Important steps have been taken in the area of basic education in Morocco, and although the enrolment rate has increased, early childhood education has not benefited from government efforts in this field. The number of beneficiaries is markedly low, and there are significant disparities between urban and rural areas. In addition to variations with regard to the teaching methods used and the number of educators and teachers, there is a large number of stakeholders involved.
To rise to the challenge of reforming the education system, early childhood education must be made compulsory for the State and the family, as per the law. It should also be incorporated gradually in the compulsory education system, within the framework of an overall, integrated education policy.
Furthermore, legal and regulatory texts governing this type of education should be adopted using a modern vision. This effort should be fully in line with the comprehensive reform we seek to achieve. To this end, we need to use an innovative pedagogical model that takes into account the major achievements made in the field of education sciences as well as successful experiences in pre-school education.
In the same vein, I wish to stress the need to develop a national frame of reference for early childhood education. This frame of reference should address all the components concerned, especially curricula, quality standards and teacher training. Efforts should also be made to enhance current education models in order to improve the quality of education in pre-school settings across the Kingdom’s regions.
Ladies and Gentlemen,
The reform of the education and training sector, particularly early childhood education, is of great importance to future generations because today’s children are tomorrow’s men and women.
I should like to praise the various stakeholders involved in the educational process, especially civil society organizations, for their efforts. In this respect, I call for constructive partnerships between the various actors involved in the education and training sector, particularly in matters relating to early childhood education.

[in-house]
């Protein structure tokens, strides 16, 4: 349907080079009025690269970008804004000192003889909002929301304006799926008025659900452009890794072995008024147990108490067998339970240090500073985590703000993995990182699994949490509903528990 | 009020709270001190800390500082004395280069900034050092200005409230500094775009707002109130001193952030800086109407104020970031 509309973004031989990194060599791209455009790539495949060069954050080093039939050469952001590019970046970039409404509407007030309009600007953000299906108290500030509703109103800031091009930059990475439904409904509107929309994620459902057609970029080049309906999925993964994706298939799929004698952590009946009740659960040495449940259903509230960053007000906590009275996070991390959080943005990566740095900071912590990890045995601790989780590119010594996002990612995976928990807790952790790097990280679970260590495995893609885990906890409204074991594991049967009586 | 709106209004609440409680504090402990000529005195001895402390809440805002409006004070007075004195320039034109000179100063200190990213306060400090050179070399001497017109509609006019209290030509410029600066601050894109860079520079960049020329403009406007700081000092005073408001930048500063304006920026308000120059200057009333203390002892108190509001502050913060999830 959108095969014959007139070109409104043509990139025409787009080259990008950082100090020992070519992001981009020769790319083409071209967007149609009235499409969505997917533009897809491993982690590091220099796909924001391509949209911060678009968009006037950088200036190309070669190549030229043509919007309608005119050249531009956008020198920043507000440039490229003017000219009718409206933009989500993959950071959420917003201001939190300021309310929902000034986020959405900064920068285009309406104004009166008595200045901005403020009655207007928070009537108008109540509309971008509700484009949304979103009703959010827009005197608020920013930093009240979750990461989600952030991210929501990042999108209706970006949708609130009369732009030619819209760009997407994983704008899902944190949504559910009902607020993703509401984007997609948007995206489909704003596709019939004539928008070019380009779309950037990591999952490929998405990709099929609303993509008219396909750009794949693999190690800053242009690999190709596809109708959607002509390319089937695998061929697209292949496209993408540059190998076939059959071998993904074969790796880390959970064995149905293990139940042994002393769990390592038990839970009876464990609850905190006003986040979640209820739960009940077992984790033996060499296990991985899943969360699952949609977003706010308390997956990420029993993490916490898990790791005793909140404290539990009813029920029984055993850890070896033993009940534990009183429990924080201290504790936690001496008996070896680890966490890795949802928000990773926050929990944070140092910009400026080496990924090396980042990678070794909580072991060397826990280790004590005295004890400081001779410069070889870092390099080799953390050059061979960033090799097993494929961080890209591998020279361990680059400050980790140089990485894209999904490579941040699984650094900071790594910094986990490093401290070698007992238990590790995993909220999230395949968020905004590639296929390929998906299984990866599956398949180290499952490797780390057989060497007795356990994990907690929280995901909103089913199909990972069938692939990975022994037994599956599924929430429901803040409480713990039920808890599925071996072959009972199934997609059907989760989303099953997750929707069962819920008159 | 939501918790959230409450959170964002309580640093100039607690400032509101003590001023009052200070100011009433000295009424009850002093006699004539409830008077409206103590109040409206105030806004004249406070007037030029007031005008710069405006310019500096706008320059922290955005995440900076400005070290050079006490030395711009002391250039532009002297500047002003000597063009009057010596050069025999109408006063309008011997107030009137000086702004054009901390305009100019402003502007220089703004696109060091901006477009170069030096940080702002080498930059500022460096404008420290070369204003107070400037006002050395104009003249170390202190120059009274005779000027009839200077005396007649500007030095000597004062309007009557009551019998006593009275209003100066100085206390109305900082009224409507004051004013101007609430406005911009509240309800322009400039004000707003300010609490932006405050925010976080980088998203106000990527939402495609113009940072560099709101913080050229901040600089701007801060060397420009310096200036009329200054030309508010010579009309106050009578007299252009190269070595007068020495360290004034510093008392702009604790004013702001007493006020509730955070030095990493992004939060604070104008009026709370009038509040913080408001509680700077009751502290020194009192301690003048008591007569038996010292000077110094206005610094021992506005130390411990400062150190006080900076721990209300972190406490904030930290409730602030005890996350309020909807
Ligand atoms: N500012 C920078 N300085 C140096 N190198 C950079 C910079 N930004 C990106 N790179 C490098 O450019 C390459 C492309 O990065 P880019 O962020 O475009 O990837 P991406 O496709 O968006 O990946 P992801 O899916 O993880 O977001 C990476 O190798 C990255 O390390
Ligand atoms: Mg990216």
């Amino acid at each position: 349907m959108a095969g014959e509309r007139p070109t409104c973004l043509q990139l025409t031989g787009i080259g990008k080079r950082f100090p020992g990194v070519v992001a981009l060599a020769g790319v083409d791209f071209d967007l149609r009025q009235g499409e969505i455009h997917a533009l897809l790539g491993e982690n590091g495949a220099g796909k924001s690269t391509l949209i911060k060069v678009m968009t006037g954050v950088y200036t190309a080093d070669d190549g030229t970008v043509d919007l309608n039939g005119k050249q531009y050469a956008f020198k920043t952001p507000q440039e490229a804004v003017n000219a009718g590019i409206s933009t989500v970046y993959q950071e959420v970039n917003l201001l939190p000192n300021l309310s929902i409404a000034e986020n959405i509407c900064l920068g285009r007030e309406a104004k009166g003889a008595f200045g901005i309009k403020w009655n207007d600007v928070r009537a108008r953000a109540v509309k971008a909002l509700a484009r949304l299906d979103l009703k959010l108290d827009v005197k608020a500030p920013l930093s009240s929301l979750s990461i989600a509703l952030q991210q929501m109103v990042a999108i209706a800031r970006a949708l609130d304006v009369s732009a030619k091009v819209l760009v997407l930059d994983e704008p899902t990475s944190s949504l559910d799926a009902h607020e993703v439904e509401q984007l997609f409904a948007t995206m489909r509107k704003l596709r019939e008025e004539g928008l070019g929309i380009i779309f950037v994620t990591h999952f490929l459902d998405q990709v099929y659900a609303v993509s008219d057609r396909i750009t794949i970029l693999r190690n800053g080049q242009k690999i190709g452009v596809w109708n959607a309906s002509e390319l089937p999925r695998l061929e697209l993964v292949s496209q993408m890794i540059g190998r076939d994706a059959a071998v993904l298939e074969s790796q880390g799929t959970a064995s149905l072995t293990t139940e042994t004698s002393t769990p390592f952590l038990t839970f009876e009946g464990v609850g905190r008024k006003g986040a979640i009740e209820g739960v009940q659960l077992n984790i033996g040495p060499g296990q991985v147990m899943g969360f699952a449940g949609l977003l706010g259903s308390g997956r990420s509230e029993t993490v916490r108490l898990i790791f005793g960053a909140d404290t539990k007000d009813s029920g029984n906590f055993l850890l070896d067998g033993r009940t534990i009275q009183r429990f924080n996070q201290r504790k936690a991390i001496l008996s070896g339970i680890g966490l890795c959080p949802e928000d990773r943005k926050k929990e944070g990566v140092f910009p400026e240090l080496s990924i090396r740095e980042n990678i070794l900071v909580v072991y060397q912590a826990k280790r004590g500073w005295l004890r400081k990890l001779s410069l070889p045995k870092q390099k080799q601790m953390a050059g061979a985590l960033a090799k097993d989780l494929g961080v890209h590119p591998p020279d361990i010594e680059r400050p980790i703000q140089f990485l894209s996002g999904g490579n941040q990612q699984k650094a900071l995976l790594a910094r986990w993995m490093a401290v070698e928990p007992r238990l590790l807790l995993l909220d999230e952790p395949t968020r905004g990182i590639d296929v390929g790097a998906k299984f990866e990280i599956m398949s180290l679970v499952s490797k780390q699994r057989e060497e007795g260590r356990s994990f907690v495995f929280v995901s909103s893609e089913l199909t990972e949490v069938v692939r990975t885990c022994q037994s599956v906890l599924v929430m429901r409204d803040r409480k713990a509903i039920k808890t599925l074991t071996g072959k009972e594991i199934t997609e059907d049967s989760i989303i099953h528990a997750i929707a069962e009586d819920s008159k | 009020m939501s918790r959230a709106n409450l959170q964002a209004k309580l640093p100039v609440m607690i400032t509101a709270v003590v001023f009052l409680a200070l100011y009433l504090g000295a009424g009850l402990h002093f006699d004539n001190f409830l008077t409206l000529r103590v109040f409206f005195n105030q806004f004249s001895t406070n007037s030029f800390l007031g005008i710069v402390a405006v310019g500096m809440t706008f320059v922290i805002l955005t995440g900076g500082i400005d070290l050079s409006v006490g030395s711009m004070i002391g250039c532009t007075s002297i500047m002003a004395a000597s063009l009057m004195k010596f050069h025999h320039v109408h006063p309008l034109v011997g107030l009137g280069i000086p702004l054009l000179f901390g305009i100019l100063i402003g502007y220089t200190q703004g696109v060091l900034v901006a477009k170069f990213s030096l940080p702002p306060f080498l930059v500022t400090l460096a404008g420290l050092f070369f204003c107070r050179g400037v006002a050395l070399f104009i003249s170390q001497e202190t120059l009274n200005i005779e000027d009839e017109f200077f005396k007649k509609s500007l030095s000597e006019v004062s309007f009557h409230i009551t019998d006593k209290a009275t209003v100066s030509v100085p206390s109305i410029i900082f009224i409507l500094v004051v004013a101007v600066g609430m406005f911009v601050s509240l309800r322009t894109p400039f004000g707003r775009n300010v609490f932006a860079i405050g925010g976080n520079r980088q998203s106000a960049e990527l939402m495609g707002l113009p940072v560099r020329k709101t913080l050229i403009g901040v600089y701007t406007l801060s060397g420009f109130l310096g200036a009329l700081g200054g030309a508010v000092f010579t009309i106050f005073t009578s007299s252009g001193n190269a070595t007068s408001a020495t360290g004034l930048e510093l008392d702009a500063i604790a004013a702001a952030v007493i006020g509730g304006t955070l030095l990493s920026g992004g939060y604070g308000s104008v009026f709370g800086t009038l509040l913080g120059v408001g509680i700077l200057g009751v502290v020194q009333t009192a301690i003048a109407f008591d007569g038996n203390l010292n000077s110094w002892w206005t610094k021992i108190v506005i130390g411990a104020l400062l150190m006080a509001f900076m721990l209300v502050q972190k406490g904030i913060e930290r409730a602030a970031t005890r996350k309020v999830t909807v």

Whatever their level, local authorities have a crucial role to play as we seek to rise to this challenge, given the powers they now have thanks to advanced regionalization. Thus, they should give priority to the creation, equipping and maintenance of schools, especially in rural and remote areas, so as to make them more accessible to children throughout the country.
The education reform concerns us all: government agencies, local authorities, advisory councils, national institutions, civil society, intellectuals, thinkers…etc. Naturally, families have a decisive, pivotal part to play in children’s early education and in follow-up to school performance.
This major, national project requires the extensive, responsible involvement of all the stakeholders concerned in order to rise successfully to the challenge and achieve set objectives within the timeframe prescribed.
I hope this national gathering will serve as an effective platform for us to carry out the desired reform on solid foundations, keeping in mind the principles of fairness, equality and equal opportunity. The aim is to build a country for the future – a country embracing all its sons and daughters, giving them a chance to contribute to its progress and development.
I urge you to keep up your efforts and work together to achieve these goals. May Almighty God grant you success.
Wassalamu alaikum warahmatullah wabarakatuh."
MAP 18 July 2018